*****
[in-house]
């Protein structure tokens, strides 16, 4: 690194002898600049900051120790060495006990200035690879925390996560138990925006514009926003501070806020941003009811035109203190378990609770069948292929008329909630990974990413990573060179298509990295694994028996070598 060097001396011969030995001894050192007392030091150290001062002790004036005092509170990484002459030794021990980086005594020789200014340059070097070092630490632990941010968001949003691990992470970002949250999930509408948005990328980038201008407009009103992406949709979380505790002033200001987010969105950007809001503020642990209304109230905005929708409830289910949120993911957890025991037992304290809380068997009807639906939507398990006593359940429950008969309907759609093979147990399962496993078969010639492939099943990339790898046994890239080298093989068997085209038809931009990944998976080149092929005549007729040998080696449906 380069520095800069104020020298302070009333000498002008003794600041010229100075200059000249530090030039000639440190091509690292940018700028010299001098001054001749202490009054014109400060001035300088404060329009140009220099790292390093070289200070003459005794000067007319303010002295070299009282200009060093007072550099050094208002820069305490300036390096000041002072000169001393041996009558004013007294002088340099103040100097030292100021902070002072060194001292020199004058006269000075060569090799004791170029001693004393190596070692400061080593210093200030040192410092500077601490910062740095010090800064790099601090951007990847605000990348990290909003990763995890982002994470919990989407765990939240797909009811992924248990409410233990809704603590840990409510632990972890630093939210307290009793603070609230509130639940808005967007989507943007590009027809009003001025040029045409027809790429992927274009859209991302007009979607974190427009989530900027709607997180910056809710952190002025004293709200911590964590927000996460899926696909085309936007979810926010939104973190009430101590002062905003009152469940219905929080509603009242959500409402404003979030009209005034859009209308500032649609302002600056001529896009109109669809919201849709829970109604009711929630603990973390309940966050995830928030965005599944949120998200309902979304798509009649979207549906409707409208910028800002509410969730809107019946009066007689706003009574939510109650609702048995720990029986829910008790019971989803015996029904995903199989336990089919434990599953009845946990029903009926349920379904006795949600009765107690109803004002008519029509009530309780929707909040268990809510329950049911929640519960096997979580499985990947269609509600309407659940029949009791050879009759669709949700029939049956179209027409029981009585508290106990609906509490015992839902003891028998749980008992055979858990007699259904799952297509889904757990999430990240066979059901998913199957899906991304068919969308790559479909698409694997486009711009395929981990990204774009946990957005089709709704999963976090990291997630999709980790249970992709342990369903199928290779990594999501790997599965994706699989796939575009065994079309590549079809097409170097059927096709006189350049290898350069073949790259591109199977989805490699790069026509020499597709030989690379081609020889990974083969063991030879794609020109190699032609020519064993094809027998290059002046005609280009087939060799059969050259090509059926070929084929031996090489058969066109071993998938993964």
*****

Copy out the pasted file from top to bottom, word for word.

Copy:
[in-house]
């Protein structure tokens, strides 16, 4: 690194002898600049900051120790060495006990200035690879925390996560138990925006514009926003501070806020941003009811035109203190378990609770069948292929008329909630990974990413990573060179298509990295694994028996070598 060097001396011969030995001894050192007392030091150290001062002790004036005092509170990484002459030794021990980086005594020789200014340059070097070092630490632990941010968001949003691990992470970002949250999930509408948005990328980038201008407009009103992406949709979380505790002033200001987010969105950007809001503020642990209304109230905005929708409830289910949120993911957890025991037992304290809380068997009807639906939507398990006593359940429950008969309907759609093979147990399962496993078969010639492939099943990339790898046994890239080298093989068997085209038809931009990944998976080149092929005549007729040998080696449906 380069520095800069104020020298302070009333000498002008003794600041010229100075200059000249530090030039000639440190091509690292940018700028010299001098001054001749202490009054014109400060001035300088404060329009140009220099790292390093070289200070003459005794000067007319303010002295070299009282200009060093007072550099050094208002820069305490300036390096000041002072000169001393041996009558004013007294002088340099103040100097030292100021902070002072060194001292020199004058006269000075060569090799004791170029001693004393190596070692400061080593210093200030040192410092500077601490910062740095010090800064790099601090951007990847605000990348990290909003990763995890982002994470919990989407765990939240797909009811992924248990409410233990809704603590840990409510632990972890630093939210307290009793603070609230509130639940808005967007989507943007590009027809009003001025040029045409027809790429992927274009859209991302007009979607974190427009989530900027709607997180910056809710952190002025004293709200911590964590927000996460899926696909085309936007979810926010939104973190009430101590002062905003009152469940219905929080509603009242959500409402404003979030009209005034859009209308500032649609302002600056001529896009109109669809919201849709829970109604009711929630603990973390309940966050995830928030965005599944949120998200309902979304798509009649979207549906409707409208910028800002509410969730809107019946009066007689706003009574939510109650609702048995720990029986829910008790019971989803015996029904995903199989336990089919434990599953009845946990029903009926349920379904006795949600009765107690109803004002008519029509009530309780929707909040268990809510329950049911929640519960096997979580499985990947269609509600309407659940029949009791050879009759669709949700029939049956179209027409029981009585508290106990609906509490015992839902003891028998749980008992055979858990007699259904799952297509889904757990999430990240066979059901998913199957899906991304068919969308790559479909698409694997486009711009395929981990990204774009946990957005089709709704999963976090990291997630999709980790249970992709342990369903199928290779990594999501790997599965994706699989796939575009065994079309590549079809097409170097059927096709006189350049290898350069073949790259591109199977989805490699790069026509020499597709030989690379081609020889990974083969063991030879794609020109190699032609020519064993094809027998290059002046005609280009087939060799059969050259090509059926070929084929031996090489058969066109071993998938993964």